“We’re part of a different era, from the time when leading institutions, like the United Nations and the World Bank, were created,” Gartner said. “We’re living in a period in which not just powerful states have influence over world events.”

Gartner also is finishing an article on the enforcement of human rights laws which analyzes competing explanations for the enforcement of the right to education across a range of different countries.

“There are several different theories about what leads to better human rights enforcement,” Gartner said. “Some think that enforcement is more likely under a democracy. Others believe that stronger constitutional provisions are the key to effective enforcement, while a third view holds that societies in which there are more non-governmental organizations are better at enforcing human rights, but none of these perspectives fully captures the complex dynamics of rights enforcement.”

Gartner said the College of Law has been a welcoming and supportive intellectual community for a new faculty member.

“It is striking how generous people are in engaging with your work and helping to make it better,” he said.

And while Gartner is excited about his research, he is also very engaged in his teaching.

“It’s one of the most exciting parts of being at ASU,” said Gartner, who has taught constitutional law,  foreign relations law, international institutions and global health law.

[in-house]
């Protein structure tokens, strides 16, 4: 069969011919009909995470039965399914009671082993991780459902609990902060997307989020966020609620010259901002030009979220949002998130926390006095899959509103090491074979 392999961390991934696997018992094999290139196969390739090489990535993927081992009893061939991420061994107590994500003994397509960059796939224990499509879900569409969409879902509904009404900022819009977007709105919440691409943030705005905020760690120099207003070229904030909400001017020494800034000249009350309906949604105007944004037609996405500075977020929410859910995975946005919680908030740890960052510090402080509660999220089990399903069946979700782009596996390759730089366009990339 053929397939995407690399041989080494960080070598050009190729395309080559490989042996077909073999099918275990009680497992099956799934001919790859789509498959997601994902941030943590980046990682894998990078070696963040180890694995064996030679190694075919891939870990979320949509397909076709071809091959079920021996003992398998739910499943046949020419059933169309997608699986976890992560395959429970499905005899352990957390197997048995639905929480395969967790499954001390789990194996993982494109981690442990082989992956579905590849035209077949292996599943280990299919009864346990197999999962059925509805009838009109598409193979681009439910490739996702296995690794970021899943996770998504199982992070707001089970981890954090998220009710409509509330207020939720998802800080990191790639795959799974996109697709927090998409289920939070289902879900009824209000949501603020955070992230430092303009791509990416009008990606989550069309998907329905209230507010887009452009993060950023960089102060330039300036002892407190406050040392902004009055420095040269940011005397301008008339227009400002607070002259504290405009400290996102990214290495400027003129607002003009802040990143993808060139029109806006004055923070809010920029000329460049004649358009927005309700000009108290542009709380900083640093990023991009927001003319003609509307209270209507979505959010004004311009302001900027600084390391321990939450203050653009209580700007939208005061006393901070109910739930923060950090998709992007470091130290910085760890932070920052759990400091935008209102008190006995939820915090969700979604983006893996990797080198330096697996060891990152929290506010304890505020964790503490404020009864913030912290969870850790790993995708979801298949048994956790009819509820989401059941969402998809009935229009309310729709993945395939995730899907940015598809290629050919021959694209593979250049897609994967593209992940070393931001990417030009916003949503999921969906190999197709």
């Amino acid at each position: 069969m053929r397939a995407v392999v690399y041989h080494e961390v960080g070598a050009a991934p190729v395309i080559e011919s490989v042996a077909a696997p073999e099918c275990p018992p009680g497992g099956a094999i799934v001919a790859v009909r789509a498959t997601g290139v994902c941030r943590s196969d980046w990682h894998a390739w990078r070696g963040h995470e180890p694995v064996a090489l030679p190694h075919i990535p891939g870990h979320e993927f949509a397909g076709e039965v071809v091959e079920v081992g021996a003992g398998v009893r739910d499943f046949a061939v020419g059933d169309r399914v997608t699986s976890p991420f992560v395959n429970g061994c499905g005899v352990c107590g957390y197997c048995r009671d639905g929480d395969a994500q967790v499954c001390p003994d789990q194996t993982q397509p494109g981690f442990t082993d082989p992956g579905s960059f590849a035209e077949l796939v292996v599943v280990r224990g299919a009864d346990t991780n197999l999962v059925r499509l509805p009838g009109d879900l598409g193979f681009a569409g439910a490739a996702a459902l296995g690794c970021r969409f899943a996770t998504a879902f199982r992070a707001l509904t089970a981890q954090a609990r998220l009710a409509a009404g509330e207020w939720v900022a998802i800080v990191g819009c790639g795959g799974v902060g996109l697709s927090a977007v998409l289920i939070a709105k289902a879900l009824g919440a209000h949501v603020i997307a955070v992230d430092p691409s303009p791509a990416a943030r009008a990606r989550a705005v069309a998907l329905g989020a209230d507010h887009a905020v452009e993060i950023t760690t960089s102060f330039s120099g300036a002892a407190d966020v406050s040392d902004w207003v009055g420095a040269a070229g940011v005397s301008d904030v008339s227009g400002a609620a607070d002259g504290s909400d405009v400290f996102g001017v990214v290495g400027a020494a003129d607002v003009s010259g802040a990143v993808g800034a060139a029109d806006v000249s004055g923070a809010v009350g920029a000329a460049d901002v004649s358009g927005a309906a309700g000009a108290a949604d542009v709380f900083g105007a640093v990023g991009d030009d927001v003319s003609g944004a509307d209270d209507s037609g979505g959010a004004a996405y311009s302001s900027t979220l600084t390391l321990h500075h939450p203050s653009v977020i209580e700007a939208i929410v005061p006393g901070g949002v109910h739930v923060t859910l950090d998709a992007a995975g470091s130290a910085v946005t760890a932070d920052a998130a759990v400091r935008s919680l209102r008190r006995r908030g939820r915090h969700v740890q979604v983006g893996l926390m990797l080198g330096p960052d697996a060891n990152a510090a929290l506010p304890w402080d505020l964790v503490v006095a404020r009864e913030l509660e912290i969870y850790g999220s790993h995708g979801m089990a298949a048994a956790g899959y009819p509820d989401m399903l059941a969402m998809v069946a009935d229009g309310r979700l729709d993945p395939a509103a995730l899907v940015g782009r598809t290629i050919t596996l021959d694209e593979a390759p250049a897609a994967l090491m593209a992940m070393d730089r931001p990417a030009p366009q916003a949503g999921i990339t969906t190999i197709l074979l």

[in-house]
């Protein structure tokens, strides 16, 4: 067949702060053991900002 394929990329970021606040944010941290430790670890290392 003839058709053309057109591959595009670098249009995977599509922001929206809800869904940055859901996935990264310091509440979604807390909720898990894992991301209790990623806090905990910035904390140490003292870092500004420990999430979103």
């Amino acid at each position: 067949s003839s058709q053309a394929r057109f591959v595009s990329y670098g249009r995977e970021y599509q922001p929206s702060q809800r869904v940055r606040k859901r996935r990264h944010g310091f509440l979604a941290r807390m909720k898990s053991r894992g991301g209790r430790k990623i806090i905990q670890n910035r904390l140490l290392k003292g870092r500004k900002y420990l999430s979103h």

“Constitutional law is a chance to engage students who are relatively new to the experience of law school and who are still developing their tool kit of legal reasoning and analysis, a chance to help them better understand the relationship between law and the most important issues of our day, including things like the recent U.S. Supreme Court decision on health care.

“It connects a long line of cases that we look at to present day issue of interest to us all.”

After the Court’s historic hearings on President Obama’s Affordable Care Act, he and other constitutional law professors took advantage of the Court’s unusual immediate release of transcripts and audio.

“We organized a supplemental session where we played the oral arguments,” Gartner said. “It was as close as you could come to the actual experience. We talked about the case and ways to approach what is really fast moving and evolving area of law.”

Gartner’s course on international institutions moves students beyond their first-year terrain.

“For many students, it’s quite an eye-opening experience in terms of gaining insight into how the world is governed,” Gartner said. “There are many parallels with debates in constitutional law.”

Gartner also has served on the faculty appointments committee, helping recruit top talent, and on the awards committee, making him more aware of the amazing work students are doing, particularly the impressive number of pro bono hours they are working.

He continues his work with the Brookings Institution as a nonresident fellow, focusing on the role of innovative international institutions and non-state actors in shaping international law and the response to global challenges in areas such as global health, development, education and the environment. And he also is a reviewer for several journals and a leader in the international law section of the American Association of Law Schools and the American Society of International Law.

When not working, Gartner explores the natural beauty of Arizona, hiking its mountains and deserts and visiting botanical gardens.